But I digress. Gladwell's point is that cultural values strongly shape success. I would say that they do even more than opportunity does.

For example, cultures that are high power-distance cultures (meaning that they maintain a high respect for power and rarely if ever contradict it) have a whole slew of natural barriers to success in our modern world. His example is Korean Airlines from the 70s and 80s. The modern air-traffic system is meant to operate as a 2 or 3 man team in the cockpit. There are overlapping and shared responsibilities, redundant work processes, etc. because you have the lives of hundreds of people in your head and hands. However, Koreans have a natural high power-distance cultural value. So when a pilot starts making decisions that the co-pilot or flight engineer disagree with, they do not speak up. Nor do they communicate bluntly with air-traffic controllers when they are in trouble. To do so would be a disrespect to authority.

And it led directly to several crashes, and nearly put the airline under. Now, as Korean Air, they are a very safe and successful airline. What made the difference? They brought in a specialist from Boeing who basically said "Look, we love your cultural values. They are a big part of what defines you as a people. But when you step into that cockpit, you set aside that lack of challenging authority. You speak up. You say what you believe is wrong. The system depends on that.

Gladwell gives other examples. Probably my favorite is his discussion of the people who settled the Appalachian region of the US, and how their difficult shepherding-on-the-side-of-a-dangerous-mountain past brought certain values to the forefront, and how those values--even though they no longer live in such circumstances--still shape their worldview, their dealing with conflict, and how they are successful in our world.

All in all, I highly recommend this book. It should be must reading for anyone who wants to understand people and what makes them successes or failures in life.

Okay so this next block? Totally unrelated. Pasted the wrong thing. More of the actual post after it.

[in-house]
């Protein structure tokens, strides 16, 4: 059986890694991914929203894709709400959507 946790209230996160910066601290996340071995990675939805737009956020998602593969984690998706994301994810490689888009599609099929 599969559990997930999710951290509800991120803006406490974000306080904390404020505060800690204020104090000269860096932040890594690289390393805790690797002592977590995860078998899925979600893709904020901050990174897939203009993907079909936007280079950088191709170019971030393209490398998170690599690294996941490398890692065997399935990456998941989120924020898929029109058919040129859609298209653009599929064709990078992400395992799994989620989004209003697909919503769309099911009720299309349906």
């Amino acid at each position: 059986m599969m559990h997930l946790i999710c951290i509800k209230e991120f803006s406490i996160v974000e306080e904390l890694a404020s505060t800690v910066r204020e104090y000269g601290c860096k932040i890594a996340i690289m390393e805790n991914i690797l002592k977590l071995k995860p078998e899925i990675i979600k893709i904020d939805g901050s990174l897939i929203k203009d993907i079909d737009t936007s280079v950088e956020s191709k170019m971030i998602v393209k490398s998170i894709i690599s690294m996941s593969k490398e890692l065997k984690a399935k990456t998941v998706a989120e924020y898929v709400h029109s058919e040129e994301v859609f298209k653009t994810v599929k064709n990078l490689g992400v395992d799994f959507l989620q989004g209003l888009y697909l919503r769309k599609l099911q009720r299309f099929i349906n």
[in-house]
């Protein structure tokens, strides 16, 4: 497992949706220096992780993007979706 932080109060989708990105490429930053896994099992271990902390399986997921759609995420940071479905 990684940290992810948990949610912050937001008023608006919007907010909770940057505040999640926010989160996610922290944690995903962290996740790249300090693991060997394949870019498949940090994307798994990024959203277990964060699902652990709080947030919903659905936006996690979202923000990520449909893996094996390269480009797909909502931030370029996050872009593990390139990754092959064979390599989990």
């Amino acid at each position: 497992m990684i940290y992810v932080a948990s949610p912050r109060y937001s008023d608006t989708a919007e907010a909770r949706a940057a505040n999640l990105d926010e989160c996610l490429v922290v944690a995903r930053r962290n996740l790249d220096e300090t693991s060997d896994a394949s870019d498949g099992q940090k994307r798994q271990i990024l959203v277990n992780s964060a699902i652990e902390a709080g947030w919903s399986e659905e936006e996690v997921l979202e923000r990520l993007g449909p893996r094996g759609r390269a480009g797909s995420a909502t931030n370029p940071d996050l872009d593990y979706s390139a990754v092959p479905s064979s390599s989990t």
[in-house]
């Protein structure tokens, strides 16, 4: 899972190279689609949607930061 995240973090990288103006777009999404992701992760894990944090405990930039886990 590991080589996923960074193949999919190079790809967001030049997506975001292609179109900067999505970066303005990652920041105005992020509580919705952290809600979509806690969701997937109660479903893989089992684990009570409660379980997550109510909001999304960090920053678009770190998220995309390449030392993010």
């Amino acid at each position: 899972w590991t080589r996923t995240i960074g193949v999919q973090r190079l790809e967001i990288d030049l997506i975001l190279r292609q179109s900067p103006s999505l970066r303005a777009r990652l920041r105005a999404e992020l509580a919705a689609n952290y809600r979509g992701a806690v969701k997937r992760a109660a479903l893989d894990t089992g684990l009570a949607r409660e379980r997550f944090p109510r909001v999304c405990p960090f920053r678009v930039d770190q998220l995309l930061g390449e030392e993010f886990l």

Monday, March 02, 2009

A time for optimism?

It's no secret that I have long loved the writing and thinking of Roy H. Williams, the Wizard of Ads, in Austin. I read his Monday Morning Memo virtually first thing every Monday. I've never met him, but he strikes me as my kind of guy: likes beagles, thinks highly of Jesus and the Bible in an irreligious sort of way, and loves to stimulate good thinking. If he plays golf, he might just be perfect...

Anway, his memo this morning is about the economy. Except that like most of his writing, it's not really about the economy, it's about more than that. It's about us. I've copied some of it here, but check out the whole thing at http://www.mondaymorningmemo.com/?ShowMe=ThisMemo&MemoID=1806.

WobbleThe Beagle Sings with Buble
My staff can hardly get any work done. It seems the whole world is calling to ask what I think will happen with our economy.The President of the United States made a primetime speech last week. The press is an interesting animal. The Chicago Tribune predicted the president’s speech would "live among the annals of man," while its competitor, the Chicago Times, editorialized that "the cheek of every American must tingle with shame as he reads the silly, flat, and dishwatery utterances of the president." Those papers were talking about Abraham Lincoln. The speech was the Gettysburg Address.Before I go any further, let me acknowledge that I’m aware of how dangerous it is to speak of politics or religion. No matter what I say on either subject, I’m going to get a firestorm of emails correcting me.Even so…All indications are that President Obama’s speech lifted the mood of the nation. When the mood of the nation is optimistic, our economy sings like Michael BublĂ© and money flows like water in the street.